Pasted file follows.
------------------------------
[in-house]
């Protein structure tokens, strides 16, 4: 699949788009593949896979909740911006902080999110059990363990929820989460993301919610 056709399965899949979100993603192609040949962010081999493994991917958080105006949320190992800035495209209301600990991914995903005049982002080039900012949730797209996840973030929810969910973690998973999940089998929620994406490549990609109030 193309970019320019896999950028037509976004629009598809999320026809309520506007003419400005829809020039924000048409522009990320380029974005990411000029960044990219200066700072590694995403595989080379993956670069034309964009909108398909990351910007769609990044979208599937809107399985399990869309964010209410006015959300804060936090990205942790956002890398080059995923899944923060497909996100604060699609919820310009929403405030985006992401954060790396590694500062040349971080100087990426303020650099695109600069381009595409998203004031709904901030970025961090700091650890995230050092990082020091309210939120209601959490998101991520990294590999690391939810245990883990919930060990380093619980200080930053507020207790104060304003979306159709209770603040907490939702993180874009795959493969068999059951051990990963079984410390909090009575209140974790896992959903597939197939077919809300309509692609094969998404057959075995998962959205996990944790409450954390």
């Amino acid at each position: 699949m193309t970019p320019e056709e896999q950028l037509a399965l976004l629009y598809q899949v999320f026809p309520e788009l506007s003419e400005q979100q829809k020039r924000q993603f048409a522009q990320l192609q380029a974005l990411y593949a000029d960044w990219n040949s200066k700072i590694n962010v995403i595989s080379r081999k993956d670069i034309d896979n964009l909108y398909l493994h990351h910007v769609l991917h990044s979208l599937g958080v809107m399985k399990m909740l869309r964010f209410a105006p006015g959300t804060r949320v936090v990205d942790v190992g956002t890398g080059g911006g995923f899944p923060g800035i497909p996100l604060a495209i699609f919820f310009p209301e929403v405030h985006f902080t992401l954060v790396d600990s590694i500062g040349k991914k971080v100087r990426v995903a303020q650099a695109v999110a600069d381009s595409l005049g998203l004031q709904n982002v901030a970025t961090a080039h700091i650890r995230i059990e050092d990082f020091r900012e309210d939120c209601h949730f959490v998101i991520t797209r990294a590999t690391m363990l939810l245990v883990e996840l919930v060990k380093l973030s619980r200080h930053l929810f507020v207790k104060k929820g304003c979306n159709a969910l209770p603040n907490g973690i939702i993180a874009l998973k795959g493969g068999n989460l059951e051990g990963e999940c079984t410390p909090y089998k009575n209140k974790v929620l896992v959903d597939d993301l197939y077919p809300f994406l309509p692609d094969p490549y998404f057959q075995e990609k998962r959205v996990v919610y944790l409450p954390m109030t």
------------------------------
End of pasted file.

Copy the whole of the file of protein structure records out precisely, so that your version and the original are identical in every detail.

[in-house]
């Protein structure tokens, strides 16, 4: 699949788009593949896979909740911006902080999110059990363990929820989460993301919610 056709399965899949979100993603192609040949962010081999493994991917958080105006949320190992800035495209209301600990991914995903005049982002080039900012949730797209996840973030929810969910973690998973999940089998929620994406490549990609109030 193309970019320019896999950028037509976004629009598809999320026809309520506007003419400005829809020039924000048409522009990320380029974005990411000029960044990219200066700072590694995403595989080379993956670069034309964009909108398909990351910007769609990044979208599937809107399985399990869309964010209410006015959300804060936090990205942790956002890398080059995923899944923060497909996100604060699609919820310009929403405030985006992401954060790396590694500062040349971080100087990426303020650099695109600069381009595409998203004031709904901030970025961090700091650890995230050092990082020091309210939120209601959490998101991520990294590999690391939810245990883990919930060990380093619980200080930053507020207790104060304003979306159709209770603040907490939702993180874009795959493969068999059951051990990963079984410390909090009575209140974790896992959903597939197939077919809300309509692609094969998404057959075995998962959205996990944790409450954390």
């Amino acid at each position: 699949m193309t970019p320019e056709e896999q950028l037509a399965l976004l629009y598809q899949v999320f026809p309520e788009l506007s003419e400005q979100q829809k020039r924000q993603f048409a522009q990320l192609q380029a974005l990411y593949a000029d960044w990219n040949s200066k700072i590694n962010v995403i595989s080379r081999k993956d670069i034309d896979n964009l909108y398909l493994h990351h910007v769609l991917h990044s979208l599937g958080v809107m399985k399990m909740l869309r964010f209410a105006p006015g959300t804060r949320v936090v990205d942790v190992g956002t890398g080059g911006g995923f899944p923060g800035i497909p996100l604060a495209i699609f919820f310009p209301e929403v405030h985006f902080t992401l954060v790396d600990s590694i500062g040349k991914k971080v100087r990426v995903a303020q650099a695109v999110a600069d381009s595409l005049g998203l004031q709904n982002v901030a970025t961090a080039h700091i650890r995230i059990e050092d990082f020091r900012e309210d939120c209601h949730f959490v998101i991520t797209r990294a590999t690391m363990l939810l245990v883990e996840l919930v060990k380093l973030s619980r200080h930053l929810f507020v207790k104060k929820g304003c979306n159709a969910l209770p603040n907490g973690i939702i993180a874009l998973k795959g493969g068999n989460l059951e051990g990963e999940c079984t410390p909090y089998k009575n209140k974790v929620l896992v959903d597939d993301l197939y077919p809300f994406l309509p692609d094969p490549y998404f057959q075995e990609k998962r959205v996990v919610y944790l409450p954390m109030t």